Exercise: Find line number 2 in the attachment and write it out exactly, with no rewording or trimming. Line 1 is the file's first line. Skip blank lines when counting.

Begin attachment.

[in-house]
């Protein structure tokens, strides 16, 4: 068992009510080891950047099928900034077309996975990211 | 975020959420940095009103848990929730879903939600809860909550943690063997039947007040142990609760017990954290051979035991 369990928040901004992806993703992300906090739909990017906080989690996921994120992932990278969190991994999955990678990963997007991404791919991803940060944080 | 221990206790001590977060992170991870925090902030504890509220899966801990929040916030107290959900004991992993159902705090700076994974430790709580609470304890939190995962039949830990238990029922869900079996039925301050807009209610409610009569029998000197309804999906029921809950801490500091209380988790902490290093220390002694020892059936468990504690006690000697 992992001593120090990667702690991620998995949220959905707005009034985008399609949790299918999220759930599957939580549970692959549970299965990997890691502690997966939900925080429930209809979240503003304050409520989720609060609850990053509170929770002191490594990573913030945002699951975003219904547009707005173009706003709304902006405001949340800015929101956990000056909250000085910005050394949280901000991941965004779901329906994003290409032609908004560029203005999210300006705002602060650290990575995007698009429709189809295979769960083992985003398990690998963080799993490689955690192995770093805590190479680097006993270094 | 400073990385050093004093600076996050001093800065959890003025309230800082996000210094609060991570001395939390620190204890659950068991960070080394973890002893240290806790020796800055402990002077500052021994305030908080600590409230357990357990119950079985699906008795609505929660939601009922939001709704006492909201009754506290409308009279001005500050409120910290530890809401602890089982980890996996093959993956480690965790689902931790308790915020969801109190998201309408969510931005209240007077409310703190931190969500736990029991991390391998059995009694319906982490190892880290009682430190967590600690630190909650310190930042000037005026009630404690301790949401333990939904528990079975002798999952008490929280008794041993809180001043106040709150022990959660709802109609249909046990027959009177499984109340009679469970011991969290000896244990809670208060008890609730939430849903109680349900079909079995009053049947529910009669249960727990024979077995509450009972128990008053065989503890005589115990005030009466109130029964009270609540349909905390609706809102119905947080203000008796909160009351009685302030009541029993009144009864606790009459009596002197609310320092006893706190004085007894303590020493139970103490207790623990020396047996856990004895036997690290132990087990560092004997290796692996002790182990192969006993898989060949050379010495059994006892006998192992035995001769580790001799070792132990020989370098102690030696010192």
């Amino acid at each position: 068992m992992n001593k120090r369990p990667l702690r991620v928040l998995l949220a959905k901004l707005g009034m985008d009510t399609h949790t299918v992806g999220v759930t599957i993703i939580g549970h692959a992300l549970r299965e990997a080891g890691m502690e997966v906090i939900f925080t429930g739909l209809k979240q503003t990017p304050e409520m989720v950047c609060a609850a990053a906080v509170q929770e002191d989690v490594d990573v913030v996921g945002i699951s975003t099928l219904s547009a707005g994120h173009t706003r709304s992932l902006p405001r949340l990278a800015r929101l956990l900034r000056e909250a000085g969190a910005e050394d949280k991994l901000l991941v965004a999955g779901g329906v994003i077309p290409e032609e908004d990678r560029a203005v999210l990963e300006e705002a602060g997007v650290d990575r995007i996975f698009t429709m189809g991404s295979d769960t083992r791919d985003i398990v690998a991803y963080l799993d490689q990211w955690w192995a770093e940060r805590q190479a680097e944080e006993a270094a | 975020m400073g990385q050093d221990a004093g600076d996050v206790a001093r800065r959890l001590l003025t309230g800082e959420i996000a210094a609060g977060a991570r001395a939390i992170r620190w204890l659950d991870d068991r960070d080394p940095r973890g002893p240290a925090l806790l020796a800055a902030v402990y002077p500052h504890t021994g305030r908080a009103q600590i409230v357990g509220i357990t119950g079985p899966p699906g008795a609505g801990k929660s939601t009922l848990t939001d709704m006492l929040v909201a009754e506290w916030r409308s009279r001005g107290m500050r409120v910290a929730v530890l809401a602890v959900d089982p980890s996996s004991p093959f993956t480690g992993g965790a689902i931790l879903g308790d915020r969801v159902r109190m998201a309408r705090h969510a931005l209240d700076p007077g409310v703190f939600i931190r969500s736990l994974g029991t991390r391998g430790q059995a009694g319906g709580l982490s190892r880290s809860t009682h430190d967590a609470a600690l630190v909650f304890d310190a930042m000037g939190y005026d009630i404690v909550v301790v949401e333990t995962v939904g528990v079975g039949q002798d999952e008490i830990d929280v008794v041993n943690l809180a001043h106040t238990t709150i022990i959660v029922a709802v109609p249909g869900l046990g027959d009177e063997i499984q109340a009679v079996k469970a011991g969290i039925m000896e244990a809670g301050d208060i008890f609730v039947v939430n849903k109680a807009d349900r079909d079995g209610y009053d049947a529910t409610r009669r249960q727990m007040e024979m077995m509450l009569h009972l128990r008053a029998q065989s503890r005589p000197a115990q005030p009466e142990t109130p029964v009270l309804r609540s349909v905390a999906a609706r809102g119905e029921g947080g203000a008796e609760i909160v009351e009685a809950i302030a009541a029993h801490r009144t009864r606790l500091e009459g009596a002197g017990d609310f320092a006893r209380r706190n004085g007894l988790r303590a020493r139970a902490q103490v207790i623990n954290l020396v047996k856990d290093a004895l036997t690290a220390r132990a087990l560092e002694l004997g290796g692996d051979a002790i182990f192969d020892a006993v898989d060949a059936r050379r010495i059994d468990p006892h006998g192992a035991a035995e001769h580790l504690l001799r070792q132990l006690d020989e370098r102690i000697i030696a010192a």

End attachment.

């Protein structure tokens, strides 16, 4: 068992009510080891950047099928900034077309996975990211 | 975020959420940095009103848990929730879903939600809860909550943690063997039947007040142990609760017990954290051979035991 369990928040901004992806993703992300906090739909990017906080989690996921994120992932990278969190991994999955990678990963997007991404791919991803940060944080 | 221990206790001590977060992170991870925090902030504890509220899966801990929040916030107290959900004991992993159902705090700076994974430790709580609470304890939190995962039949830990238990029922869900079996039925301050807009209610409610009569029998000197309804999906029921809950801490500091209380988790902490290093220390002694020892059936468990504690006690000697 992992001593120090990667702690991620998995949220959905707005009034985008399609949790299918999220759930599957939580549970692959549970299965990997890691502690997966939900925080429930209809979240503003304050409520989720609060609850990053509170929770002191490594990573913030945002699951975003219904547009707005173009706003709304902006405001949340800015929101956990000056909250000085910005050394949280901000991941965004779901329906994003290409032609908004560029203005999210300006705002602060650290990575995007698009429709189809295979769960083992985003398990690998963080799993490689955690192995770093805590190479680097006993270094 | 400073990385050093004093600076996050001093800065959890003025309230800082996000210094609060991570001395939390620190204890659950068991960070080394973890002893240290806790020796800055402990002077500052021994305030908080600590409230357990357990119950079985699906008795609505929660939601009922939001709704006492909201009754506290409308009279001005500050409120910290530890809401602890089982980890996996093959993956480690965790689902931790308790915020969801109190998201309408969510931005209240007077409310703190931190969500736990029991991390391998059995009694319906982490190892880290009682430190967590600690630190909650310190930042000037005026009630404690301790949401333990939904528990079975002798999952008490929280008794041993809180001043106040709150022990959660709802109609249909046990027959009177499984109340009679469970011991969290000896244990809670208060008890609730939430849903109680349900079909079995009053049947529910009669249960727990024979077995509450009972128990008053065989503890005589115990005030009466109130029964009270609540349909905390609706809102119905947080203000008796909160009351009685302030009541029993009144009864606790009459009596002197609310320092006893706190004085007894303590020493139970103490207790623990020396047996856990004895036997690290132990087990560092004997290796692996002790182990192969006993898989060949050379010495059994006892006998192992035995001769580790001799070792132990020989370098102690030696010192």